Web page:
The Exorcist

The Exorcist


Novelist William Peter Blatty based his best-seller on the last known Catholic-sanctioned exorcism in the United States. Blatty transformed the little boy in the 1949 incident into a little girl named Regan, played by 14-year-old Novelist William Peter Blatty based his best-seller on the last known Catholic-sanctioned exorcism in the United States. BlattyLinda Blair. Suddenly prone to fits and bizarre behavior, Regan proves quite a handful for her actress-mother, Chris MacNeil (played by Ellen Burstyn, although Blatty reportedly based the character on his next-door neighbor Shirley MacLaine). When Regan gets completely out of hand, Chris calls in young priest Father Karras (Jason Miller), who becomes convinced that the girl is possessed by the Devil and that they must call in an exorcist: namely, Father Merrin (Max von Sydow). His foe proves to be no run-of-the-mill demon, and both the priest and the girl suffer numerous horrors during their struggles. The Exorcist received a theatrical rerelease in 2000, in a special edition that added 11 minutes of footage trimmed from the film’s original release and digitally enhanced Chris Newman’s Oscar-winning sound work.

Exorcist AnimatedCast:
  Ellen Burstyn – (Chris MacNeil)
  Linda Blair – (Regan MacNeil)
  Max von Sydow – (Father Merrin)
  Jason Miller – (Father Damien Karras)
  Kitty Winn – (Sharon)

The Trailer


It’s been over 30 years since “The Exorcist” raised the bar for horror movies, trading more on its chilling psychological effects than its ability to provide cheap spooks.

Because its story of a 12-year-old girl (Linda Blair) possessed by the devil quarries so deeply in the viewer’s psyche, it remains more frightening than any teenage slasher flick (save, perhaps, the original “Halloween”) — even if it has become every-so-slightly campy with age.

Partially an exploration (and exploitation) of religious faith, the movie’s timeless ability to terrify depends on its strong performances.

Pulitzer Prize-winning playwright Jason Miller is the soul of the film as Father Karras, a Catholic priest who has begun to question his faith. Reluctantly recruited for spiritual aid by a desperate mother (Ellen Burstyn) whose angelic daughter has gone from mild mood-swings to devil-spawn demeanor, his suppressed fear adroitly enhances the audience’s own rampant unease.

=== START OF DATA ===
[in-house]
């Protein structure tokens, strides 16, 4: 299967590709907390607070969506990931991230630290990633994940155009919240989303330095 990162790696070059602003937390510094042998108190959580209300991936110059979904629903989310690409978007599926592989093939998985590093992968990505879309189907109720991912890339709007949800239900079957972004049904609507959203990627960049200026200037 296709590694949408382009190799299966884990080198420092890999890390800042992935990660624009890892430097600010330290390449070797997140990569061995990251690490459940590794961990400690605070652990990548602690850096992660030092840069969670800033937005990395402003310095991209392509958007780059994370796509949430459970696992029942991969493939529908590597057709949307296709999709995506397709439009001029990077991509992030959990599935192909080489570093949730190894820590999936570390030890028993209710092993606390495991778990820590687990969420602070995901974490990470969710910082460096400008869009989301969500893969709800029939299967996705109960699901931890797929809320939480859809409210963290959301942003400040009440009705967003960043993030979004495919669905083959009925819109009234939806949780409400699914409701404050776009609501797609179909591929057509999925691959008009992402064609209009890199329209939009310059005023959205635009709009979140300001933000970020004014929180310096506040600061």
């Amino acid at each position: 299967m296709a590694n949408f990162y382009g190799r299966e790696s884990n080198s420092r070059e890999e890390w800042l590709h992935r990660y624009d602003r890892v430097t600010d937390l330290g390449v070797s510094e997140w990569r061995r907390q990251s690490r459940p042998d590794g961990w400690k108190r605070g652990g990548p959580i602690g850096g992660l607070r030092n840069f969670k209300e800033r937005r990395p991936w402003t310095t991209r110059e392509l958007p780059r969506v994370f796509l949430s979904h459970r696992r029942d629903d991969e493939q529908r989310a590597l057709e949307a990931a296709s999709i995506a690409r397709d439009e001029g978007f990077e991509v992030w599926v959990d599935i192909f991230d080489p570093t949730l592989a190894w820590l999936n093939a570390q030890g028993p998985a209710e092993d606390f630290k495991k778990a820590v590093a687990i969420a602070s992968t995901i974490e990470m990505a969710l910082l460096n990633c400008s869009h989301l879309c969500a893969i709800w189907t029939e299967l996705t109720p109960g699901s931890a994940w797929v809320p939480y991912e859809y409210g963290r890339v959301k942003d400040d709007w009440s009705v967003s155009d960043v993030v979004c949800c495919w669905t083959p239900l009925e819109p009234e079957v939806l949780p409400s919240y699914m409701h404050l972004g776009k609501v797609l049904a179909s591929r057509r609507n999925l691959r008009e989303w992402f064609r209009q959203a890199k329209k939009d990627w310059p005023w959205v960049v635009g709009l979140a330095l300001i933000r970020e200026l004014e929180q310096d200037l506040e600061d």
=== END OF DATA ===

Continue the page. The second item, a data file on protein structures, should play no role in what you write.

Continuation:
Most effective, of course, is young Linda Blair, who gives an exhaustingly hexed performance, moving from innocence and light into flailing, screaming, spitting, growling, huffing and barking unnerving obscenities — all of which should be laughably absurd coming from a 12-year-old. But it isn’t absurd. It’s petrifying, because in her portrayal Blair never forgets that somewhere inside all that there’s a traumatized little girl.

Director William Friedkin (who went on to direct “Jade” and this year’s “Rules of Engagement”) keeps the audience on edge from the very early going with even the most innocuous-sounding hints at what’s to come. The chirpy way cherubic Regan (Blair) explains to her mother that someone named Captain Howdy controls her Ouija board makes the words “Captain Howdy” sound scarier than “Adolf Hitler.” When the Ouija board’s pointer moves on its own, it’s almost enough to send you jumping over the back of your seat.

Exorcist Crucifix and Head spin

The film’s really hardcore scares are amazingly sustained by Friedkin. Once Father Karras has brought in an experienced exorcist (Max von Sydow), whole scenes have the same disturbing timbre, steadily milked for minutes at a time as the two priests cling to their rituals while the girl, tied to her bed, spews pure hate and quakes the room around them.

Because “The Exorcist” holds itself to a higher standard, there are several flaws that might not stand out otherwise, like the fact that Father Karras’s crisis of faith goes largely untapped as a plot point. From a modern perspective, the movie has ripened to the point of being a source of a few unintentional laughs too.

Father Karras emerges from his first meeting with Regan proclaiming that what he’s seen “doesn’t support a case for possession” even though the girl is speaking backwards in five voices, she’s covered in lesions, she’s become telekinetic and she’s barfing green slime. The movie also invites a snicker before Regan really flips out, when her clueless doctor prescribes her Ridilin.

And frankly, the unforgettable score (by Jack Nitzsche) plays a larger part in producing goosebumps than anything Friedkin or Blair contributes. (The scariest thing about this movie to me has always been that there was a stage mother out there who allowed her pubescent daughter to star in a phallically-obsessed movie, constantly screaming pornographic obscenities and violently deflowering herself with a cross.)

So this is one of the most unforgettable horror movies ever made.



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